Once a divorce settlement has been finalised and approved by the court, it is generally difficult to appeal, renegotiate, or go back to court to change the terms of the settlement. However, there are certain circumstances where it may be possible to challenge or vary the settlement.
You should start by asking yourself whether an intervening event has occurred since the financial order was made. This is known in legal circles as a “Barder” event, after the case in 1987, which set out exactly how such events should be dealt with. During this case, the court set out four guidelines to apply when deciding whether a financial order can be altered. These are:
- An event happens after the order that invalidates the assumptions on which it was originally made.
- The intervening event should happen within a short timeframe from the date of the original order.
- The party who wishes to change the order must apply to the court as soon as possible following the intervening event.
- Changes to the order should not adversely affect a third party who purchased property in good faith, and which had been included in the order.
Appealing a Divorce Settlement
An appeal can be made against a divorce settlement if the court has made an error in law, for example, if there has been a misinterpretation of the law, a procedural error or if the decision was not made within the scope of the court’s powers. However, appeals are rare and costly, and a party would need strong legal grounds to be successful.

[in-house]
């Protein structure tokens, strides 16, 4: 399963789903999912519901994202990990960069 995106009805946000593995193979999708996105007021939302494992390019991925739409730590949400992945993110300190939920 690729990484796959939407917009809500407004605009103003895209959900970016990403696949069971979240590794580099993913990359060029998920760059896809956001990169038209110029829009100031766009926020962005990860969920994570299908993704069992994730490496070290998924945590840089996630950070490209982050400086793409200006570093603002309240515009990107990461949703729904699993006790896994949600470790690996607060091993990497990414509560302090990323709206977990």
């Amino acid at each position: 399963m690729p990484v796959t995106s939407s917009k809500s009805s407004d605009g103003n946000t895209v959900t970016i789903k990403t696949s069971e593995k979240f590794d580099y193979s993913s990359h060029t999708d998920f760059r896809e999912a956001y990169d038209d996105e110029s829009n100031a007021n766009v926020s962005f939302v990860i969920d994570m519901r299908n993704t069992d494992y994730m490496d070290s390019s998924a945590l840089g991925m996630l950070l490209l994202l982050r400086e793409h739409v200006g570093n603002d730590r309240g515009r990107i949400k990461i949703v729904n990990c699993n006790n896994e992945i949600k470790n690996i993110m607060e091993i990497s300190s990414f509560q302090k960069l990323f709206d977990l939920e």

Renegotiating a Divorce Settlement
If the divorce settlement was agreed through negotiation between the parties, either through mediation or direct negotiation with solicitors, it is difficult to renegotiate the terms unless there is a significant change in the parties’ circumstances. This could include a change in income, loss of employment, or a significant change in the value of assets. If there has been a significant change in circumstances, it may be possible to apply to the court to vary the terms of the settlement. However, the threshold for such changes is high, and the court will not automatically grant an application for variation.
Going Back to Court
If the divorce settlement was imposed by the court, and one party believes that the settlement is unfair, they may apply to the court to set aside the order. The application must be made within a specific timeframe, and they must show either a significant mistake was made, or the other party failed to disclose information. Additionally, another ground for revisiting the court order is where a fundamental change in the parties circumstances has occurred since the settlement was made. This is a high threshold, and the court will only consider setting aside an order in exceptional circumstances.
What are the costs of renegotiating a divorce settlement?
It is important to note that renegotiating a divorce settlement or going back to court to vary or set aside an order will incur further legal fees, and there is no guarantee that the outcome will be in your favour. It is therefore important to carefully consider the grounds for the application before proceeding and seek specialist legal advice.
Ostensibly, divorce settlements are legally binding, and once they have been approved by the court, it is challenging to appeal or renegotiate the terms. However, as we have discussed, it is possible to apply to vary or set aside a settlement in exceptional circumstances. Seeking legal advice is crucial in such circumstances to understand the options available and the likelihood of success.
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